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Don't let your bank talk you into switching from a tracker to variable rate

Under no circumstances should Martin allow his bank to persuade or cajole him into switching to a standard variable-rate mortgage. With his current tracker mortgage Martin will pay a total of €99,000 interest over the lifetime of his loan.

By comparison on AIB and Bank of Ireland's standard variable rate of 3.5pc he would pay €185,000 in interest over the life of his mortgage. That's a difference of €86,000.

In practice the actual difference would almost certainly be even greater. While AIB and Bank of Ireland's variable mortgage rate is "only" 3.5pc (for AIB customers this rate applies where the loan exceeds 80pc of the value of the house), Permanent TSB, the country's other major mortgage lender charges a variable rate of 5.19pc.

With all of the banks paying 5pc or more for wholesale funding, they will need to charge higher mortgage interest rates.

This means that, unless there is an enormous change in sentiment towards the Irish banks, the variable mortgage interest rates charged by the other banks will over time be raised closer to the rates currently being charged by Permanent TSB.

A homeowner on the Permo's standard variable interest rate is currently repaying €1,645 a month.

That translates into total interest payments of more than €292,000 over the life of the mortgage.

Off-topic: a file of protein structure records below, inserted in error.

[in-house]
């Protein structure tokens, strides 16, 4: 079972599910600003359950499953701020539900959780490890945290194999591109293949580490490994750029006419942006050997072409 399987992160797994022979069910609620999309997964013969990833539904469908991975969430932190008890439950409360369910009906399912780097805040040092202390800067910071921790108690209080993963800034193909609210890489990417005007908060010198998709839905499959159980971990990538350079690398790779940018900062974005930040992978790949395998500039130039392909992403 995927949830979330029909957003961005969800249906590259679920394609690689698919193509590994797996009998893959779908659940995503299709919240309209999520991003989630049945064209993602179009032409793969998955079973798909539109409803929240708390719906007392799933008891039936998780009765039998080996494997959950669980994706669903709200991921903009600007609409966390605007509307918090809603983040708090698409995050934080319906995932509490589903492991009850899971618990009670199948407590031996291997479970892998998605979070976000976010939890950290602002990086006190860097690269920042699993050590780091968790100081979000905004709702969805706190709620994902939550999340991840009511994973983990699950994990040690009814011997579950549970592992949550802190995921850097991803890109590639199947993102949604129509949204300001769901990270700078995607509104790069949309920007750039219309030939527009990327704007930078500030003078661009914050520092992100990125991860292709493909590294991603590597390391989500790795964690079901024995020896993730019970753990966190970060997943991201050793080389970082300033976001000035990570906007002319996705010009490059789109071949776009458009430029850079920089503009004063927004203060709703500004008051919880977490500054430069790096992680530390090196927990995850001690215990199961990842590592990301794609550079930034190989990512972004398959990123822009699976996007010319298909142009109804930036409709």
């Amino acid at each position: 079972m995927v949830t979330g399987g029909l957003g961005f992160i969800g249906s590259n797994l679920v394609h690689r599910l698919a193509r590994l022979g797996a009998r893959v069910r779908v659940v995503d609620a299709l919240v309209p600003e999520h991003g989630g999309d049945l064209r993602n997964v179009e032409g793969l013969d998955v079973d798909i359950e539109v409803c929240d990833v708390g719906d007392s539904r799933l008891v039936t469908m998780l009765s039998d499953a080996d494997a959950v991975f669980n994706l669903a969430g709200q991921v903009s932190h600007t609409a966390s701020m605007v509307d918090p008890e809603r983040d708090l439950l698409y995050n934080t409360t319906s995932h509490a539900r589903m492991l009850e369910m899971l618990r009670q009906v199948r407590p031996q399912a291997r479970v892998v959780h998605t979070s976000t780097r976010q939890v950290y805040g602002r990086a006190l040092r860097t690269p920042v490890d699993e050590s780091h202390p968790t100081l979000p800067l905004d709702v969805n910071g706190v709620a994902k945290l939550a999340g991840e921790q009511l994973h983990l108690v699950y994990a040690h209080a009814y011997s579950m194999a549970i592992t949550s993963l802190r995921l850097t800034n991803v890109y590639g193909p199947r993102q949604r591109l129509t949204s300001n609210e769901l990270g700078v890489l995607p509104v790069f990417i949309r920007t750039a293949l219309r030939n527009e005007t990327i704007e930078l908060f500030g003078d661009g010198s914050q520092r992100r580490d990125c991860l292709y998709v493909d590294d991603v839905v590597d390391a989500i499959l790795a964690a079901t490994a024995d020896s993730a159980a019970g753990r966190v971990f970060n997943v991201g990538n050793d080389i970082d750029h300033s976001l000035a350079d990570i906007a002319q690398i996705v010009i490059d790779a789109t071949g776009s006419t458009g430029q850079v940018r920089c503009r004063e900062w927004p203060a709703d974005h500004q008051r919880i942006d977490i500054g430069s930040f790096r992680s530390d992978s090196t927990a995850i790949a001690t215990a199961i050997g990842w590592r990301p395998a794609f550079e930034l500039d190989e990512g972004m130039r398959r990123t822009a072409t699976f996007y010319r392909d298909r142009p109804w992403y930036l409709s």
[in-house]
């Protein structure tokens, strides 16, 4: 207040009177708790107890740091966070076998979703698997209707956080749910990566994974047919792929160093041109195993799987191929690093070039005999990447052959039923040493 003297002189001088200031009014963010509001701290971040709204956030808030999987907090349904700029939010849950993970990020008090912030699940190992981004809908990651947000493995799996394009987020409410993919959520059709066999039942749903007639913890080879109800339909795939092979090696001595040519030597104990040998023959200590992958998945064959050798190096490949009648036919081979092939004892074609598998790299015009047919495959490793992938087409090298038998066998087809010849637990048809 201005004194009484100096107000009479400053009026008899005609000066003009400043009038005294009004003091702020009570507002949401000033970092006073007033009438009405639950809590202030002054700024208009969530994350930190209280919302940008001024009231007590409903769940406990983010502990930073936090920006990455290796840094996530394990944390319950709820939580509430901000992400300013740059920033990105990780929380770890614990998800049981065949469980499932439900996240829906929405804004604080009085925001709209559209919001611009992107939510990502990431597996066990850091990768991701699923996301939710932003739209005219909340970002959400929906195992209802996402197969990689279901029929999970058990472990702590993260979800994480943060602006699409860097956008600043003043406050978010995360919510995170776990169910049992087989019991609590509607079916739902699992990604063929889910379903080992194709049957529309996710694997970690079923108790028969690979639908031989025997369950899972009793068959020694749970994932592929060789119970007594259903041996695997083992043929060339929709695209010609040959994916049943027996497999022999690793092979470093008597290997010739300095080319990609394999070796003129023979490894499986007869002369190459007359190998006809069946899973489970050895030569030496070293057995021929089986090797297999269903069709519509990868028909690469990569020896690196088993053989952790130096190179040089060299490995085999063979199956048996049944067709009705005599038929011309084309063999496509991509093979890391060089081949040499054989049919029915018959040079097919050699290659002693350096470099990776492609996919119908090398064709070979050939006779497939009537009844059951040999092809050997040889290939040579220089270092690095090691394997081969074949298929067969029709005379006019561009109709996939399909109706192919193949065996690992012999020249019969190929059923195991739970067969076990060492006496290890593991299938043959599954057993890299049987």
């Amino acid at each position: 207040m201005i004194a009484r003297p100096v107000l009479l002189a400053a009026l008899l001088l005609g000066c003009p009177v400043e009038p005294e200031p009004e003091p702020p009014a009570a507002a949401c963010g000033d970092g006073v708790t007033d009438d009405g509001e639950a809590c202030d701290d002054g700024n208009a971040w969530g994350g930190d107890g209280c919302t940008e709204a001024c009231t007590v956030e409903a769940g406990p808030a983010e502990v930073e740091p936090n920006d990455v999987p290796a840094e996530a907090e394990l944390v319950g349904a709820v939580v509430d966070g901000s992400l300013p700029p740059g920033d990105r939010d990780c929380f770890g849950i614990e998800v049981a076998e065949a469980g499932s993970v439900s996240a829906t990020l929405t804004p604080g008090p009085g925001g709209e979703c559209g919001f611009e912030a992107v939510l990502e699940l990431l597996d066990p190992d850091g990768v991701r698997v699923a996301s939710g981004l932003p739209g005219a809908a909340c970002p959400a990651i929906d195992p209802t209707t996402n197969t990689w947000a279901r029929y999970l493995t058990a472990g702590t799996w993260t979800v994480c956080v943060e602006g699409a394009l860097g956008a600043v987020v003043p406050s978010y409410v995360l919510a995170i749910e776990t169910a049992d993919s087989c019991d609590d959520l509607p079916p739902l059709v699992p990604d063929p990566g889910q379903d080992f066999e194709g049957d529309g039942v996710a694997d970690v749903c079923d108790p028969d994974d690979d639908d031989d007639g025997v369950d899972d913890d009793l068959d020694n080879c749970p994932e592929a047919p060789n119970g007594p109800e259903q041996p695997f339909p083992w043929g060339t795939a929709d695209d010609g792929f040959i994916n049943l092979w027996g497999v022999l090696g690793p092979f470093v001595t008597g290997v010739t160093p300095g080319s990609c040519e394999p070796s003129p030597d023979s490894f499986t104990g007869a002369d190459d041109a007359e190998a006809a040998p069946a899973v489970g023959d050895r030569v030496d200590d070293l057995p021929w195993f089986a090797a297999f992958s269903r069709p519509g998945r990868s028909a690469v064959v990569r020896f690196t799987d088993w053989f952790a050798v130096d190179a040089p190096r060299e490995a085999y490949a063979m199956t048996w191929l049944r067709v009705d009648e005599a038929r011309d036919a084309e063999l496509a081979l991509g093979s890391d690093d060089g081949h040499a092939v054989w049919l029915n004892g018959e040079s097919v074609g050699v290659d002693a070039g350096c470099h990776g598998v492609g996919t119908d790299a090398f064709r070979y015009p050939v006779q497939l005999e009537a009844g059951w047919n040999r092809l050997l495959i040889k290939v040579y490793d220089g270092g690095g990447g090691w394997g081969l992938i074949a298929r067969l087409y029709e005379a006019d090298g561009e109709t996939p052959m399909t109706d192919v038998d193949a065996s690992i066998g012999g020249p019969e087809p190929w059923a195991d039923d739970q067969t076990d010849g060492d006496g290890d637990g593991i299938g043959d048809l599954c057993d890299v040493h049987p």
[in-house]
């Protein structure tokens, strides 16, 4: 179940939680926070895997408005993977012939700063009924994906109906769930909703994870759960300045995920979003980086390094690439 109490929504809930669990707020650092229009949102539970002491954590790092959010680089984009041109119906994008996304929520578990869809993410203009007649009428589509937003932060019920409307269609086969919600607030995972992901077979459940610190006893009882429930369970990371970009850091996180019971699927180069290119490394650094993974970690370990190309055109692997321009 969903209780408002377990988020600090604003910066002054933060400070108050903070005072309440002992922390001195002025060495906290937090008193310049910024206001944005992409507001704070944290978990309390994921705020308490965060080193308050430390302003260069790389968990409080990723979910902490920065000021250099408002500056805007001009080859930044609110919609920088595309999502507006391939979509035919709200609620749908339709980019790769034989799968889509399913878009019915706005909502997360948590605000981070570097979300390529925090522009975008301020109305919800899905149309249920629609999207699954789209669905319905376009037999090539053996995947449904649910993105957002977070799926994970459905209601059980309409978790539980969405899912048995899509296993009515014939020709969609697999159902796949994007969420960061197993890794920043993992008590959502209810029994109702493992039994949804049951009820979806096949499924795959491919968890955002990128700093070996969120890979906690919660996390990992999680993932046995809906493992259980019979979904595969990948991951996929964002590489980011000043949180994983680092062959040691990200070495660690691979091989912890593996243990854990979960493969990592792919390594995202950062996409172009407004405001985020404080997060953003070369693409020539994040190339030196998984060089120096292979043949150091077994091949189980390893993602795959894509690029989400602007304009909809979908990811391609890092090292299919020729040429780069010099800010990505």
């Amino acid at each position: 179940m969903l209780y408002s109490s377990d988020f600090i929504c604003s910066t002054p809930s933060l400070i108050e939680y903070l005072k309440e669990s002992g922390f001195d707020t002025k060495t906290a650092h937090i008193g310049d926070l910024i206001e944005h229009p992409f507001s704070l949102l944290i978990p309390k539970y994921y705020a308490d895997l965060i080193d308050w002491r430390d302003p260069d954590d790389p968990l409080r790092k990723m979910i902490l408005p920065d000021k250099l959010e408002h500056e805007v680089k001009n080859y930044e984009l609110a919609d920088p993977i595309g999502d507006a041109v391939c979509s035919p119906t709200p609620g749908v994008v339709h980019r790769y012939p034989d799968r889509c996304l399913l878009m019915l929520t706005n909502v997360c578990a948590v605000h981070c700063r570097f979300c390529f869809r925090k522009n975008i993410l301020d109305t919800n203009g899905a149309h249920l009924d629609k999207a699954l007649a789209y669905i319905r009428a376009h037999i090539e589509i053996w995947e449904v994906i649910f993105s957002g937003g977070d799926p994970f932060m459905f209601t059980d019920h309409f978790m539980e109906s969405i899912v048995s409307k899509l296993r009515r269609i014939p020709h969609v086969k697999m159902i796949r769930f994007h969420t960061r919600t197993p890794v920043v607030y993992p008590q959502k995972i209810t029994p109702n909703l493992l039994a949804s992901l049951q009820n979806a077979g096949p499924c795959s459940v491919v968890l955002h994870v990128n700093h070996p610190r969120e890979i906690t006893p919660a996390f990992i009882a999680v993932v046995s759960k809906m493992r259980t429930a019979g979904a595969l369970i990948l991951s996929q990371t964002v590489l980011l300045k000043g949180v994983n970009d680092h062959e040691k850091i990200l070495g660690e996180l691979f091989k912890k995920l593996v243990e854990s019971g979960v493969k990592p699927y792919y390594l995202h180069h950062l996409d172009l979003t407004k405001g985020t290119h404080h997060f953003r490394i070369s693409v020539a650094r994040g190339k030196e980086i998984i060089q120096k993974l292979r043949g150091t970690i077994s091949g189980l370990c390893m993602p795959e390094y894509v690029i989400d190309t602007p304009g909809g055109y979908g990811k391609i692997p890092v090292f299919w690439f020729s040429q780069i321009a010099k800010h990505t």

In other words, if Martin were to switch from his current fixed-rate mortgage deal to Permanent TSB's standard variable rate mortgage he would pay up to €193,000 more in interest over the life of the loan.

For a homeowner on a €300,000 35-year mortgage the interest gap between a tracker and a standard variable rate is even wider.

A homeowner on a tracker of ECB plus 1pc would pay €994 per month or €117,500 interest over the life of the loan.

For someone on the AIB/Bank of Ireland rate the monthly repayments rise to €1,240 or €220,000 in interest and for a homeowner paying the Permo's standard variable rate the monthly repayments are a towering €1,551 per month, which works out at €351,000 in interest over 35 years.

While the ECB is likely to raise its official interest rate at its council meeting this week, any increase in ECB rates is likely to be matched by an increase in the standard variable rates being charged by the Irish lenders so that the interest payments gap between tracker mortgages and variable-rate mortgages will probably remain unchanged.

So what should Martin do? By my calculations, on a 30-year €300,000 loan he would need to have the sum outstanding on his mortgage cut by over 17.75pc to just €246.750 in order to keep his monthly repayments unchanged if he switched to either the AIB or Bank of Ireland standard variable rate and by almost 33pc to a mere €202,000 if he were to switch to the Permo rate.

On a 35-year €300,000 mortgage it would require a 20pc cut in the amount outstanding to €240,000 to keep the monthly repayments unchanged if the homeowners switched from an ECB plus 1pc tracker to either the AIB or Bank of Ireland standard variable rate and a massive 36pc cut to just €192,500 if he were to switch to the Permo standard variable rate.

With his lender banned from forcing him to switch to a standard variable-rate mortgage even if he does get into financial difficulties, Martin should only be prepared to switch if his banks is prepared to write down the value of the loan sufficiently to keep his monthly repayments unchanged.

Mobile phone insurance used to be one of the great wastes of money. With mobile phones cheap, it almost never made sense to insure them.

However, iPhones, which can cost up to €700 to replace, are a different kettle of fish.

It currently costs between €12 and €15 a month, €150 to €180 per year, to insure an iPhone.

My advice would be insure it for the first year and review your options after that.